537 Impacts of Farming Systems and Soil Characteristics on Processing Tomato Fruit Quality

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  • 1Department of Vegetable Crops, University of California, Davis CA 95616; 2Department of Agronomy and Range Science, University of California, Davis, CA 95616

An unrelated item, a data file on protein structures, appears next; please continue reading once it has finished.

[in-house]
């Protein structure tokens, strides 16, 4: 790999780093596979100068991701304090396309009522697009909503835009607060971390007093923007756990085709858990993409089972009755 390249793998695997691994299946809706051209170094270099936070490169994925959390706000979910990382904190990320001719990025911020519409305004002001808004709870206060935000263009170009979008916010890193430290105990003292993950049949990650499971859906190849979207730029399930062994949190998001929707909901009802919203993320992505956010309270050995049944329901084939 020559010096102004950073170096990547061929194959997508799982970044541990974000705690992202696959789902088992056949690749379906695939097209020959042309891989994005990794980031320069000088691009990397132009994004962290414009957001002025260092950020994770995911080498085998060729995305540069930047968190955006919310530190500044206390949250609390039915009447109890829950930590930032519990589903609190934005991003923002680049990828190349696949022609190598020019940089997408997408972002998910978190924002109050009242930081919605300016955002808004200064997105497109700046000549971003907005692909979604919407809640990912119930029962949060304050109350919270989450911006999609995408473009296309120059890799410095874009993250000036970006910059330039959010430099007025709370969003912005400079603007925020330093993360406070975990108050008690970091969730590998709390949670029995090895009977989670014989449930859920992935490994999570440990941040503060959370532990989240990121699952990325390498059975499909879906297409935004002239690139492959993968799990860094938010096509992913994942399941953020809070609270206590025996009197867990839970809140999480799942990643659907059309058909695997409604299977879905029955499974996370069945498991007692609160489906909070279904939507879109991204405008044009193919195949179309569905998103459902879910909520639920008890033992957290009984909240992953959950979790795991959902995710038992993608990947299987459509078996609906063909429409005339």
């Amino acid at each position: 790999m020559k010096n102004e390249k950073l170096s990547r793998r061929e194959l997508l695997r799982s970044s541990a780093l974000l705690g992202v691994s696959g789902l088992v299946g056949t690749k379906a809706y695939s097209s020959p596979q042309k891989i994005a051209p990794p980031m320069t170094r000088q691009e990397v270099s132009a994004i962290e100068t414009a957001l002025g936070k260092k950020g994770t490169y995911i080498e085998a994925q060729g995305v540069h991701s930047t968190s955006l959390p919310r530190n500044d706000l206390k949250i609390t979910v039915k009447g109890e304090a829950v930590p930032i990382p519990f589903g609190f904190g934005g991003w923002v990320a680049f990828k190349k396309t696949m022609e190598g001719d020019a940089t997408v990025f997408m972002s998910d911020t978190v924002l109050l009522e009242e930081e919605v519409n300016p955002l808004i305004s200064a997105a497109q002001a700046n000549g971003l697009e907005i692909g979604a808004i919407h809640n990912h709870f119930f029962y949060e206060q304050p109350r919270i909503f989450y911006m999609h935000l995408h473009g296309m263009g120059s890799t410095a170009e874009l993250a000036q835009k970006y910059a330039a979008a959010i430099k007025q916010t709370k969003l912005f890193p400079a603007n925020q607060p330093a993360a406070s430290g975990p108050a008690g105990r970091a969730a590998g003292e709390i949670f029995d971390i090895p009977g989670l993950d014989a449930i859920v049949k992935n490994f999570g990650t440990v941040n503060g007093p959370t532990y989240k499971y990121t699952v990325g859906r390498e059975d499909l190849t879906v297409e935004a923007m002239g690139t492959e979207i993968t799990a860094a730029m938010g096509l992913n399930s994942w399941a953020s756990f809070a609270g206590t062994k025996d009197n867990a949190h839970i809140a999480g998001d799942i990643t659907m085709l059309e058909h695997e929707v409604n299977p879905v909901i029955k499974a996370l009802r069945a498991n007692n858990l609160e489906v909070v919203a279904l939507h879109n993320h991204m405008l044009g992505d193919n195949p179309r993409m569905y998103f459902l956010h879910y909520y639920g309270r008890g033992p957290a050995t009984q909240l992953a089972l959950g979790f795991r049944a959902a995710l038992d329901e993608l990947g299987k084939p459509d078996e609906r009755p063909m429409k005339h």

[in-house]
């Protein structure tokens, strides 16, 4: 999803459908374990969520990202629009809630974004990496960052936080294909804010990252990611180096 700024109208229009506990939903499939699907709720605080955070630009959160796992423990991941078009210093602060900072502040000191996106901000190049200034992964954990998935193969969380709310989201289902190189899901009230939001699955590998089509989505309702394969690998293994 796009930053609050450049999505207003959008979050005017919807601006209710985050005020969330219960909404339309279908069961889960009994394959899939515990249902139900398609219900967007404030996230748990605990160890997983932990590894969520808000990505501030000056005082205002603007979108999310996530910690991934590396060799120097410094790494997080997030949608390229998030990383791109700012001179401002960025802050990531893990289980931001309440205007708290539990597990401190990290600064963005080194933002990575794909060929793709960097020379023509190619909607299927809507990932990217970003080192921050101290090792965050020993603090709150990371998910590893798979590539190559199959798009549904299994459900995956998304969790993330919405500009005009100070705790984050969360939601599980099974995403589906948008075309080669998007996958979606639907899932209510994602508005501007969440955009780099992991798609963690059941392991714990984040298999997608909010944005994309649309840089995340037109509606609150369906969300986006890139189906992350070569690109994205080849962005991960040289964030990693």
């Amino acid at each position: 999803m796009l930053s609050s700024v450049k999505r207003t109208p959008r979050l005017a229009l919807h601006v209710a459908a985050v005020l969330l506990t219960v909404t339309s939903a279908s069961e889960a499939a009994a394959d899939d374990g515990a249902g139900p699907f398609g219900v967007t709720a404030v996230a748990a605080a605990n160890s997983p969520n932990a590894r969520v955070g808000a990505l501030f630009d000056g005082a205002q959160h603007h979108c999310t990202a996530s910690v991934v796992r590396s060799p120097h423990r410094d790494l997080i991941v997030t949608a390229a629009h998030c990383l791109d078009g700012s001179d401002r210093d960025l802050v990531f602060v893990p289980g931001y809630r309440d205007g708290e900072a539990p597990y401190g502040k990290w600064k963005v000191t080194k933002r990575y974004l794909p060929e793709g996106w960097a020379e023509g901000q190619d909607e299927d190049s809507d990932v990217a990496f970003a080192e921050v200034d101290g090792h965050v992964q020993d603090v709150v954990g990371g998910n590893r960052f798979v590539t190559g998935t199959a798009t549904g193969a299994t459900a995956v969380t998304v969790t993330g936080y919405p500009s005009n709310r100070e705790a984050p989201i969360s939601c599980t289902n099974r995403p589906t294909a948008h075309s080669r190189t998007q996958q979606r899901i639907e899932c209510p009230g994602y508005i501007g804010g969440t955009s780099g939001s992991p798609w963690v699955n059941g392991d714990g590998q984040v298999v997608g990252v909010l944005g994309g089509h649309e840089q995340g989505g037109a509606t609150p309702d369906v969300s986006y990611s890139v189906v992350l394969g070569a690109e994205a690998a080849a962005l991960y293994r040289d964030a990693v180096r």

A 2-year field study was conducted within the Sustainable Agriculture Farming Systems Project at the Univ. of California, Davis, to evaluate the effects of long-term conventional (CONV), low-input (LOW), and organic (ORG) production practices on processing tomato fruit mineral composition and quality. To establish relationships between soil chemical properties, soil water content, fruit mineral composition, and quality, this study characterized soil chemical properties and monitored soil water content through each tomato season. Soil total C, N, soluble P, exchangeable Ca, K,and Na were higher in the organic system than in the conventional system. Higher soil electrical conductivity was found in the CONV system compared to the other systems. Low input plots had soil characteristics intermediate to the other farming systems. Marketable and unmarketable yields were similar among the farming systems. Fruit N and Na were lower in the organic and low-input systems than in the conventional system. Fruit P and Ca contents were higher in the organic system than in the conventional system as a result of 11 years of manure applications. Soluble solids content, titrable acidity, color, and soluble solids yield were lower in 1998 in the organic system than in the conventional system, while no differences were found in 1999. Soil water content during the ripening stage was the major factor affecting the soluble solids content of the organic system. In the low input and conventional systems soluble solids content was most related to soil exchangeable Ca and EC, respectively.

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